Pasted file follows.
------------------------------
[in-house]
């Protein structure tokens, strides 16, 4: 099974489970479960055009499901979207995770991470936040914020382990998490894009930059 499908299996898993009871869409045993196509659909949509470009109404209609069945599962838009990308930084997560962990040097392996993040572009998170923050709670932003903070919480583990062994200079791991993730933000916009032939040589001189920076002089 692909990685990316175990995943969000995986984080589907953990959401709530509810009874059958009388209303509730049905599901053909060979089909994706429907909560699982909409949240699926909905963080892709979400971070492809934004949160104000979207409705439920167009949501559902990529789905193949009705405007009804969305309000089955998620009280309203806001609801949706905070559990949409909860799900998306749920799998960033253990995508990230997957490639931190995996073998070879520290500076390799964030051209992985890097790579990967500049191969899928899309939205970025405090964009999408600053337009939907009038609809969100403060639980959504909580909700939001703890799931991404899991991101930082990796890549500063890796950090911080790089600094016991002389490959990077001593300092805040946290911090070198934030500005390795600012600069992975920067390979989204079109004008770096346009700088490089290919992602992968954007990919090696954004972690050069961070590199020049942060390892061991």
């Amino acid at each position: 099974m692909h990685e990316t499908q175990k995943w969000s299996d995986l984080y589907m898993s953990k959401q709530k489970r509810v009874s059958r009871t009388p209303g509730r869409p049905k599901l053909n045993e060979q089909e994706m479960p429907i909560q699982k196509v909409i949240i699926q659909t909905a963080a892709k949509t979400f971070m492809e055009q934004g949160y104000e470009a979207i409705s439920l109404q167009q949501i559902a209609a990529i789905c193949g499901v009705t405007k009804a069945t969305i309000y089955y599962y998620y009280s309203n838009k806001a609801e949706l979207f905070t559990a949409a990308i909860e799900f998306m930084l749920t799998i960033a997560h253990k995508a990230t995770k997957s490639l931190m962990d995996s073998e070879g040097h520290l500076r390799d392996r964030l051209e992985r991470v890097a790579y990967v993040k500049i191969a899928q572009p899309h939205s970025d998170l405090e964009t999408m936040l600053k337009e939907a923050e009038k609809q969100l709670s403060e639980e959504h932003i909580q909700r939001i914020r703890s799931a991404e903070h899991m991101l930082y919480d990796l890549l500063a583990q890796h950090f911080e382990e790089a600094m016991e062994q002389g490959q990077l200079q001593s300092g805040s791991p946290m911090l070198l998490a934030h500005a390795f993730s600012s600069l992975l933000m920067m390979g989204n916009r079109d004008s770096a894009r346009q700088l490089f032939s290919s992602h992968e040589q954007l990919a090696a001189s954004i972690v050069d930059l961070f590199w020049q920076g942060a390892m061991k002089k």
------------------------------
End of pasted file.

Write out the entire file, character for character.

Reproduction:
[in-house]
């Protein structure tokens, strides 16, 4: 099974489970479960055009499901979207995770991470936040914020382990998490894009930059 499908299996898993009871869409045993196509659909949509470009109404209609069945599962838009990308930084997560962990040097392996993040572009998170923050709670932003903070919480583990062994200079791991993730933000916009032939040589001189920076002089 692909990685990316175990995943969000995986984080589907953990959401709530509810009874059958009388209303509730049905599901053909060979089909994706429907909560699982909409949240699926909905963080892709979400971070492809934004949160104000979207409705439920167009949501559902990529789905193949009705405007009804969305309000089955998620009280309203806001609801949706905070559990949409909860799900998306749920799998960033253990995508990230997957490639931190995996073998070879520290500076390799964030051209992985890097790579990967500049191969899928899309939205970025405090964009999408600053337009939907009038609809969100403060639980959504909580909700939001703890799931991404899991991101930082990796890549500063890796950090911080790089600094016991002389490959990077001593300092805040946290911090070198934030500005390795600012600069992975920067390979989204079109004008770096346009700088490089290919992602992968954007990919090696954004972690050069961070590199020049942060390892061991």
């Amino acid at each position: 099974m692909h990685e990316t499908q175990k995943w969000s299996d995986l984080y589907m898993s953990k959401q709530k489970r509810v009874s059958r009871t009388p209303g509730r869409p049905k599901l053909n045993e060979q089909e994706m479960p429907i909560q699982k196509v909409i949240i699926q659909t909905a963080a892709k949509t979400f971070m492809e055009q934004g949160y104000e470009a979207i409705s439920l109404q167009q949501i559902a209609a990529i789905c193949g499901v009705t405007k009804a069945t969305i309000y089955y599962y998620y009280s309203n838009k806001a609801e949706l979207f905070t559990a949409a990308i909860e799900f998306m930084l749920t799998i960033a997560h253990k995508a990230t995770k997957s490639l931190m962990d995996s073998e070879g040097h520290l500076r390799d392996r964030l051209e992985r991470v890097a790579y990967v993040k500049i191969a899928q572009p899309h939205s970025d998170l405090e964009t999408m936040l600053k337009e939907a923050e009038k609809q969100l709670s403060e639980e959504h932003i909580q909700r939001i914020r703890s799931a991404e903070h899991m991101l930082y919480d990796l890549l500063a583990q890796h950090f911080e382990e790089a600094m016991e062994q002389g490959q990077l200079q001593s300092g805040s791991p946290m911090l070198l998490a934030h500005a390795f993730s600012s600069l992975l933000m920067m390979g989204n916009r079109d004008s770096a894009r346009q700088l490089f032939s290919s992602h992968e040589q954007l990919a090696a001189s954004i972690v050069d930059l961070f590199w020049q920076g942060a390892m061991k002089k």